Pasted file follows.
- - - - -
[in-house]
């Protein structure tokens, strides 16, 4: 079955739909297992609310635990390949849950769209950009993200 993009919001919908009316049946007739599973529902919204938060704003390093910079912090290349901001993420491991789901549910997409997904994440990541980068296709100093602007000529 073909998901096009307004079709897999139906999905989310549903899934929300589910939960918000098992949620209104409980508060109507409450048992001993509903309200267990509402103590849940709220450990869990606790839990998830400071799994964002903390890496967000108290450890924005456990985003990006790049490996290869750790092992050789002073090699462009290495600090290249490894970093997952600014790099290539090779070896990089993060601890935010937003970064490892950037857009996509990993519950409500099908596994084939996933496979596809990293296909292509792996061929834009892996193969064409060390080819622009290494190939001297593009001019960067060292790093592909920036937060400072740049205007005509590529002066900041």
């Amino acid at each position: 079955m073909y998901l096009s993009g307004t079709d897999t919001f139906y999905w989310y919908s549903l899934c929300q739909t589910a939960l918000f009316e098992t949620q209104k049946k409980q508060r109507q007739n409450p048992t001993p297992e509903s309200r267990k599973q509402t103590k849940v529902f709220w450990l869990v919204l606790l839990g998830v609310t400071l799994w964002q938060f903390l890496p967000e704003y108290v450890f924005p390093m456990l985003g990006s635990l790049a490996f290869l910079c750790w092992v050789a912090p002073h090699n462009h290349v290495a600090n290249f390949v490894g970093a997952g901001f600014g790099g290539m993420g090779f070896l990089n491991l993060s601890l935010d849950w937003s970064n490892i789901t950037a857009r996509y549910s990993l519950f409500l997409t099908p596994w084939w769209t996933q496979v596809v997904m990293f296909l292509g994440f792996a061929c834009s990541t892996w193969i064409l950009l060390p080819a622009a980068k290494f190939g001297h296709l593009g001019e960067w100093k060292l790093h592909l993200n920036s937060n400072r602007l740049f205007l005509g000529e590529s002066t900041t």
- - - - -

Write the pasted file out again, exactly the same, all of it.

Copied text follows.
[in-house]
């Protein structure tokens, strides 16, 4: 079955739909297992609310635990390949849950769209950009993200 993009919001919908009316049946007739599973529902919204938060704003390093910079912090290349901001993420491991789901549910997409997904994440990541980068296709100093602007000529 073909998901096009307004079709897999139906999905989310549903899934929300589910939960918000098992949620209104409980508060109507409450048992001993509903309200267990509402103590849940709220450990869990606790839990998830400071799994964002903390890496967000108290450890924005456990985003990006790049490996290869750790092992050789002073090699462009290495600090290249490894970093997952600014790099290539090779070896990089993060601890935010937003970064490892950037857009996509990993519950409500099908596994084939996933496979596809990293296909292509792996061929834009892996193969064409060390080819622009290494190939001297593009001019960067060292790093592909920036937060400072740049205007005509590529002066900041």
């Amino acid at each position: 079955m073909y998901l096009s993009g307004t079709d897999t919001f139906y999905w989310y919908s549903l899934c929300q739909t589910a939960l918000f009316e098992t949620q209104k049946k409980q508060r109507q007739n409450p048992t001993p297992e509903s309200r267990k599973q509402t103590k849940v529902f709220w450990l869990v919204l606790l839990g998830v609310t400071l799994w964002q938060f903390l890496p967000e704003y108290v450890f924005p390093m456990l985003g990006s635990l790049a490996f290869l910079c750790w092992v050789a912090p002073h090699n462009h290349v290495a600090n290249f390949v490894g970093a997952g901001f600014g790099g290539m993420g090779f070896l990089n491991l993060s601890l935010d849950w937003s970064n490892i789901t950037a857009r996509y549910s990993l519950f409500l997409t099908p596994w084939w769209t996933q496979v596809v997904m990293f296909l292509g994440f792996a061929c834009s990541t892996w193969i064409l950009l060390p080819a622009a980068k290494f190939g001297h296709l593009g001019e960067w100093k060292l790093h592909l993200n920036s937060n400072r602007l740049f205007l005509g000529e590529s002066t900041t």